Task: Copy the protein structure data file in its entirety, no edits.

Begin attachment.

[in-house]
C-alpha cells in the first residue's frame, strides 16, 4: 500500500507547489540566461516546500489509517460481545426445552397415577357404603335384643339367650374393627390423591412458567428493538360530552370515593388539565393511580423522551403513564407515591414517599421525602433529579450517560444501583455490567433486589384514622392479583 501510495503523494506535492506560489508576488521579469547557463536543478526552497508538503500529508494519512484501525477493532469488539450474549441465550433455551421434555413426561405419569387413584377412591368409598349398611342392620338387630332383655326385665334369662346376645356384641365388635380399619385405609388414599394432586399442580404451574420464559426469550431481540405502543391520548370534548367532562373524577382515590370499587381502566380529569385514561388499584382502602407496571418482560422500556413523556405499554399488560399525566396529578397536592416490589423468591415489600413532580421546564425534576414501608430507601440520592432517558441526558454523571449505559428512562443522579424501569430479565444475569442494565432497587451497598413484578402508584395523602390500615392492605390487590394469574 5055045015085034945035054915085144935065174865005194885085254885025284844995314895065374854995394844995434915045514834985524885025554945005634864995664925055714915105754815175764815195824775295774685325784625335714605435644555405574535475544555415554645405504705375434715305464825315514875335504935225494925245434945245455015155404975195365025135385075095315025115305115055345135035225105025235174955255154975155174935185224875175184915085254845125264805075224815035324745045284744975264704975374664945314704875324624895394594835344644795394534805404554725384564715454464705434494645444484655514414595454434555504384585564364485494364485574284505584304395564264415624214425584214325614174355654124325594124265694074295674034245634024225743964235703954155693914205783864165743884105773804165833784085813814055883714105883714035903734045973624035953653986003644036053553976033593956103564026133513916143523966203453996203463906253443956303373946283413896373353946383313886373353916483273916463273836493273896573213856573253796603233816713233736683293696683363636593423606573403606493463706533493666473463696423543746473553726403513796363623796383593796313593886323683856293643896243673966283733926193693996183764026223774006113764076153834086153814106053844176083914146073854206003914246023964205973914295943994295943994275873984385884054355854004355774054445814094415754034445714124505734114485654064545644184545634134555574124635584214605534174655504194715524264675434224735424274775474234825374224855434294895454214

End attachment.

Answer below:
[in-house]
C-alpha cells in the first residue's frame, strides 16, 4: 500500500507547489540566461516546500489509517460481545426445552397415577357404603335384643339367650374393627390423591412458567428493538360530552370515593388539565393511580423522551403513564407515591414517599421525602433529579450517560444501583455490567433486589384514622392479583 501510495503523494506535492506560489508576488521579469547557463536543478526552497508538503500529508494519512484501525477493532469488539450474549441465550433455551421434555413426561405419569387413584377412591368409598349398611342392620338387630332383655326385665334369662346376645356384641365388635380399619385405609388414599394432586399442580404451574420464559426469550431481540405502543391520548370534548367532562373524577382515590370499587381502566380529569385514561388499584382502602407496571418482560422500556413523556405499554399488560399525566396529578397536592416490589423468591415489600413532580421546564425534576414501608430507601440520592432517558441526558454523571449505559428512562443522579424501569430479565444475569442494565432497587451497598413484578402508584395523602390500615392492605390487590394469574 5055045015085034945035054915085144935065174865005194885085254885025284844995314895065374854995394844995434915045514834985524885025554945005634864995664925055714915105754815175764815195824775295774685325784625335714605435644555405574535475544555415554645405504705375434715305464825315514875335504935225494925245434945245455015155404975195365025135385075095315025115305115055345135035225105025235174955255154975155174935185224875175184915085254845125264805075224815035324745045284744975264704975374664945314704875324624895394594835344644795394534805404554725384564715454464705434494645444484655514414595454434555504384585564364485494364485574284505584304395564264415624214425584214325614174355654124325594124265694074295674034245634024225743964235703954155693914205783864165743884105773804165833784085813814055883714105883714035903734045973624035953653986003644036053553976033593956103564026133513916143523966203453996203463906253443956303373946283413896373353946383313886373353916483273916463273836493273896573213856573253796603233816713233736683293696683363636593423606573403606493463706533493666473463696423543746473553726403513796363623796383593796313593886323683856293643896243673966283733926193693996183764026223774006113764076153834086153814106053844176083914146073854206003914246023964205973914295943994295943994275873984385884054355854004355774054445814094415754034445714124505734114485654064545644184545634134555574124635584214605534174655504194715524264675434224735424274775474234825374224855434294895454214